As an artist, I tend to collect lots of little fascinating relics and natural objects as reference for my drawings. These objects don’t move everywhere with me, but have proven to be useful as they reflect the environment around me and appear in my paintings. In a special way, they are preserved in the artwork, so there is an ongoing acknowledgement that all stuff is replaceable and this helps me curb my long term hoarding. Please enjoy, learn more and re-share below. Thank you!

Kelly Patton the Traveling Artist and Tiny Dweller

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Images © Kelly Patton

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This earthbag tiny house story is a guest post by Atulya K. Bingham – share yours

My name is Atulya K. Bingham. I never thought I’d build my own house. I hadn’t so much as considered it. As far as I knew, I didn’t particularly even like building. I’d never so much as banged in a nail.

Then one night it became clear. As a rain-laden gust of wind lifted the back of my tent clean off the platform, I realized I was going to have to make a home. If I didn’t, either I’d be washed off the Turkish mountain I was camped on, or dragged back to the dreaded day job.

As pools of water collected at the bottom of my sleeping bag, the decision was forged. A friend of mine a few hours along the Turkish coast had built some earthbag bungalows. He’d said the process was straight forward.

There were only two problems: I had just $6000 left in my account, and a month before deep winter set in. After a couple of days of online research, I took a deep breath and embarked on what became the earthbag adventure. It was an endeavor that by its completion had taken me to places I had no idea I could go, and brought in all kinds of on-lookers, doubters, helpers, and life-savers.

Today I’m sitting inside that beautiful handcrafted home. It’s small, 6 meters diameter, but it feels like a palace to me. Not one drop of cement was used and it is 100 percent solar powered. A house isn’t simply a shelter. It’s a life. My home has enabled me to leave behind a world of mind-numbing work and unhealthy lifestyle choices and has given me the chance to live my dream of becoming an author. Please enjoy, learn more and re-share below. Thank you!

One Woman’s Path to Freedom with an Earthbag Tiny House

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Images © The Mud Home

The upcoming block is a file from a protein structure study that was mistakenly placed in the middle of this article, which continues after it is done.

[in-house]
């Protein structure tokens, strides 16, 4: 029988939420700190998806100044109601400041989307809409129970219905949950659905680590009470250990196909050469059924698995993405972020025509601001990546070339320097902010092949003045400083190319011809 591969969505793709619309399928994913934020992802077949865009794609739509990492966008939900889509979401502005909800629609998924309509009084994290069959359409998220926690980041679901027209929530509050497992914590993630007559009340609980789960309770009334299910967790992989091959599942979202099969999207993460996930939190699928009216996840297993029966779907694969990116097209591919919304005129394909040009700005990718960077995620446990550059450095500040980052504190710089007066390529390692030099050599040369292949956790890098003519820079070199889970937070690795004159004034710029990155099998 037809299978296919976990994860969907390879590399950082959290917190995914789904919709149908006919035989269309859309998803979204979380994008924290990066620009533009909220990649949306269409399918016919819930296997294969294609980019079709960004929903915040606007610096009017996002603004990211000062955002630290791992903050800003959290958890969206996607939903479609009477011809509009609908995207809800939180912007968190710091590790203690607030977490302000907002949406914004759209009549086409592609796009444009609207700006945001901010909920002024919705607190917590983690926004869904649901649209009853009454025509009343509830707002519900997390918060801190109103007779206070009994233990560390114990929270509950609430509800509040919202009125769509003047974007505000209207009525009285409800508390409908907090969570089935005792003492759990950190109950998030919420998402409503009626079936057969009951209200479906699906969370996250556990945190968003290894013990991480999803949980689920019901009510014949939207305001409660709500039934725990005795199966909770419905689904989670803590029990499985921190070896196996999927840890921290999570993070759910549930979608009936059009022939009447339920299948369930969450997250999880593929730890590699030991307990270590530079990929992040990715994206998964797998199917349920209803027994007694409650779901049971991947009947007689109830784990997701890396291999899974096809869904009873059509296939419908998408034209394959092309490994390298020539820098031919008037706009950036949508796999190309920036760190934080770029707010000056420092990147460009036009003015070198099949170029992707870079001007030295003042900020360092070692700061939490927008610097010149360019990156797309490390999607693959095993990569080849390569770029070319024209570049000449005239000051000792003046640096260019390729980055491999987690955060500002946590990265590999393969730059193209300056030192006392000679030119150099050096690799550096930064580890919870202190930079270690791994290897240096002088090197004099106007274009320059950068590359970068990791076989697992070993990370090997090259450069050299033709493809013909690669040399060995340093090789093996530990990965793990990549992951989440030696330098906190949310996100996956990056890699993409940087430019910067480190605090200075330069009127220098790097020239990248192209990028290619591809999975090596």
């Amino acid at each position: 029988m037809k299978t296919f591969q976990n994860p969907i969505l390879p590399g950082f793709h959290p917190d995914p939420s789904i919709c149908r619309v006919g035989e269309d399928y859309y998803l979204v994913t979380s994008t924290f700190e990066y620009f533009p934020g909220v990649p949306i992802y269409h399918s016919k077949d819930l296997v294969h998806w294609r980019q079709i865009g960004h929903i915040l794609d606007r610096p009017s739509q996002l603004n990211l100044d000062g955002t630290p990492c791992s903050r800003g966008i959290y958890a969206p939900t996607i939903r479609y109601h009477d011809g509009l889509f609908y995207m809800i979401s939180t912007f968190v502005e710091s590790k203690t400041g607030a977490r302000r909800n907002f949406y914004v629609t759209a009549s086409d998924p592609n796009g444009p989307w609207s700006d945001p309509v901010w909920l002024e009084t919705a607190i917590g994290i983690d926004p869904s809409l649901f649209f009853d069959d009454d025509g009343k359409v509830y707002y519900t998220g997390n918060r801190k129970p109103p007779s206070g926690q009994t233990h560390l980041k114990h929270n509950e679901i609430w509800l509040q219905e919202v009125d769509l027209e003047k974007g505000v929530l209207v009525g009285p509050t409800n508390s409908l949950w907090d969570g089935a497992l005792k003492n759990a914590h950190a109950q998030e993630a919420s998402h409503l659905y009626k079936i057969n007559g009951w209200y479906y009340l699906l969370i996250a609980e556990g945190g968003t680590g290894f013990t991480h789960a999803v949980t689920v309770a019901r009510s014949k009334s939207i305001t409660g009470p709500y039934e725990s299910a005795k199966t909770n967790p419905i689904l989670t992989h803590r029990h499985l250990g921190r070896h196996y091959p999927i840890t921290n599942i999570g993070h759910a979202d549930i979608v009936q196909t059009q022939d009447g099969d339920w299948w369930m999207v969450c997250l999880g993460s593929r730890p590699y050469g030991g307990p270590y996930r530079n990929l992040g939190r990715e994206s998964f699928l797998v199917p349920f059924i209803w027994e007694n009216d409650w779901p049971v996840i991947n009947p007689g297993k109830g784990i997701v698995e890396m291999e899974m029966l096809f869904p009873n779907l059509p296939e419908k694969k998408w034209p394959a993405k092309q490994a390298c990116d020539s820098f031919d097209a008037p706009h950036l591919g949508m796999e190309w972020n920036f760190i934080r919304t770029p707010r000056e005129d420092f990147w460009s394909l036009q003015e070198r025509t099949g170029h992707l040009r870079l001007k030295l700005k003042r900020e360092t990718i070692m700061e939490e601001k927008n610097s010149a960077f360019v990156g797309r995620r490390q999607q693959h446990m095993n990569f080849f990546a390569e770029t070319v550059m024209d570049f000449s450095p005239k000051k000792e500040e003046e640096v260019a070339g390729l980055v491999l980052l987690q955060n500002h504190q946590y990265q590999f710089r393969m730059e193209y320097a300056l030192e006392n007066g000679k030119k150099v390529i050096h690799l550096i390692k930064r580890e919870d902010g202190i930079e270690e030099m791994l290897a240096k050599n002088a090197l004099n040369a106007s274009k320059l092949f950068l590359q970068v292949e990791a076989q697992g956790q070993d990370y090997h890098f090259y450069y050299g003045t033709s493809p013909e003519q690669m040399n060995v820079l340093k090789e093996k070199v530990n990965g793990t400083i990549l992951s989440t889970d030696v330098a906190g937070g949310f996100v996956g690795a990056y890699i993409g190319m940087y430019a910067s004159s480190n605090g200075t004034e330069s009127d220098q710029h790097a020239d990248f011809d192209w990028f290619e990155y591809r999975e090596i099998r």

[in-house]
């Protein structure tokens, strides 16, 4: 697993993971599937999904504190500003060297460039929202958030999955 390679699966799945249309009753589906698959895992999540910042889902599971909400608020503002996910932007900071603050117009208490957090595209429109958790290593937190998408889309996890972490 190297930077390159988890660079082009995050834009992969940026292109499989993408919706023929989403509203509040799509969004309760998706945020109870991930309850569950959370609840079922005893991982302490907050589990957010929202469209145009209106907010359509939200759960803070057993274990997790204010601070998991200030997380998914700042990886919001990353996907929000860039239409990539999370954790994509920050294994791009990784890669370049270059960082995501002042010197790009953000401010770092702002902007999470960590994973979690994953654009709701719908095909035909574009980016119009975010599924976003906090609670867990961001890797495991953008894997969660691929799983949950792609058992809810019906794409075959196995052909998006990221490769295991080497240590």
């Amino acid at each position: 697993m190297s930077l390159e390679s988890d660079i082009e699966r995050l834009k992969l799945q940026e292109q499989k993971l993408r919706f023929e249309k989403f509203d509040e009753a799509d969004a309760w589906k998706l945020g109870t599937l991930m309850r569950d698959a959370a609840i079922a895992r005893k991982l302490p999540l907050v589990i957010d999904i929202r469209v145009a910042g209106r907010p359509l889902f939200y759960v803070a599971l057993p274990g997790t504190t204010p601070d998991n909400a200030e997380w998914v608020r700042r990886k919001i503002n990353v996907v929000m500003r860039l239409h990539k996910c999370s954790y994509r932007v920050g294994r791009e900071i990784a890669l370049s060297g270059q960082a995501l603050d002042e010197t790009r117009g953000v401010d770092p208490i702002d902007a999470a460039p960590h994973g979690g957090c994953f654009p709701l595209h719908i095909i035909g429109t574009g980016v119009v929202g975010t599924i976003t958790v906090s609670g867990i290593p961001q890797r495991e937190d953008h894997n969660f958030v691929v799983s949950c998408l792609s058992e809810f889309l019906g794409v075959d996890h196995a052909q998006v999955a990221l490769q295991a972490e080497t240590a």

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This is a yurt glamping (glamour camping) set up at the Green Acres family homestead near Austin, Texas in the countryside town of Elgin, Texas.

On the property you’ll also find a Vintage Spartan and an Airstream which is also available as a vacation rental experience. If you want to try out living tiny in an alternative shelter, this is one way to do it!

The yurt sleeps two adults and two kids using a queen mattress and a blow up mattress for the kids. Nearby is a modern bathhouse and barn with a modern kitchen. Please enjoy and re-share below. Thank you!

Yurt Glamping at Green Acres near Austin, TX

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Images © Airbnb

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This is a guest post by Kelly Patton on her 432 sq. ft. Artist Studio Yurt in Northern California. 

This yurt is comfortable rustic living, or as I call it, fancy camping. It is nestled in the woods of Northern California and it is the perfect dwelling for the nature artist and writer that lives here. It was built by the land owner, 15 years ago, I rent it and have lived here for 2 years. Inside you will find a full kitchen with a classic Wedgewood stove, and the very efficient country wood burning stove. Fragrant cedar siding lines the interior and four Low-E windows add natural light. Please enjoy, learn more, and re-share below. Thank you!

Please don’t miss other tiny house gems like this – join our FREE Tiny House Newsletter for more

432 Sq. Ft. Artist Studio Yurt in Northern California

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Images © Kelly Patton

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What happens when you combine the shape and size of a yurt home with the durability and sturdiness of a cabin? You get these innovative Freedom Yurt-Cabins, which have many of the benefits of a cabin at a reduction of the cost.

Ranging from about $12,000 to $17,000—which the manufacturing company points out can be even cheaper than purchasing a traditional, fabric-walled yurt—Freedom Yurt-Cabins come in three different sizes ranging from 217 square feet to 387 square feet. The yurt-cabins also contain insulation in the walls and roof, windows, and an awning over the door to the structure.

What is particularly interesting about these yurt-cabins is that they can be customized to fit your needs and wants. Aside from size, you can purchase additional features such as an extra window, a tinted dome, and a fan mount. Because the structures are made of finished wood, you can also paint the yurt-cabin however you like.

Freedom Yurt/Cabin Combo

Yurt Home Cabin Exterior

Images © Freedom Yurt-Cabins/Joel Gray